PlanetSolar leaving Vieux Port (Via marcovdz)
Sometimes a simple idea or dream can lead to massive accomplishments. For Rapheal Domjan, his thought of building a solar ship did just that. MS Tûranor PlanetSolar, a unconventional yacht, traveled around the globe in 585 days using only solar energy to power its journey. In a quadruple record breaking feat, the ship stopped at 28 countries along the way promoting solar energy and exploiting its power. The ships demonstration of solar power will lead to many new boating innovations and will revolutionize the way ships are built.
Craig Loomes and his team designed the 40 person 'PlanetSolar' optimizing energy collection, aerodynamics, propulsion, and materials used. The ship is extremely durable , and light due to its carbon structure and also is the biggest solar powered ship built to date. Additionally, it is 35 meters long and 23 meters wide and boasts a large array of solar panels upon its top, nearly every surface. The solar panels bring in a 22.6% yield that allows for a maximum engine output of 120 kW and an average output of 20 kW. The solar panels charge a row of 6 large lithium-ion batteries that give them a maximum energy density. With the impressive completion of the solar only commute, soon many ships will be equipped with solar powered systems similar.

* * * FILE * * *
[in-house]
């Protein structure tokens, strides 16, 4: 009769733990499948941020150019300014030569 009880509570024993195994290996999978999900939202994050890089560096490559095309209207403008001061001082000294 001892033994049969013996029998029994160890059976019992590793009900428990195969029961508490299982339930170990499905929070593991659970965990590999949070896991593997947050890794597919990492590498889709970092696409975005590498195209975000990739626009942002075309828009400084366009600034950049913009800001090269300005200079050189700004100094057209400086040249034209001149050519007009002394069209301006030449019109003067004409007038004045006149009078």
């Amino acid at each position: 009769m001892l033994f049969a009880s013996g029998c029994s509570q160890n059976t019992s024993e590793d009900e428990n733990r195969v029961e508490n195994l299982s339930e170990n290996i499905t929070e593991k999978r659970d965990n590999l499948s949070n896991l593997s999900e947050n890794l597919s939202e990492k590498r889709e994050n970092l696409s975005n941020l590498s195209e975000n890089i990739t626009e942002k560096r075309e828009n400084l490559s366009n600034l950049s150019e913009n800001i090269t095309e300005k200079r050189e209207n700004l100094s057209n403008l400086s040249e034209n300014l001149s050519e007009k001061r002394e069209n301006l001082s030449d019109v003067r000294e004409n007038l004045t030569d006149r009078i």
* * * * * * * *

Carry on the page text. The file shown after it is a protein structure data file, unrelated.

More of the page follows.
Working on the ship brought together a team of diverse people including electrical engineers, physicians, sea captains, and ship builders. Navigating around the globe brought them to many different places along the way. Though most of the stops were around the equator for maximum sunshine harvesting. The global adventure showed just how powerful solar energy can be. For now, the ship is resting at Hercule Harbour in Monaco soaking up rays in the sun. Solar energy is an option that may be too appealing to pass on for the future of sea faring ships.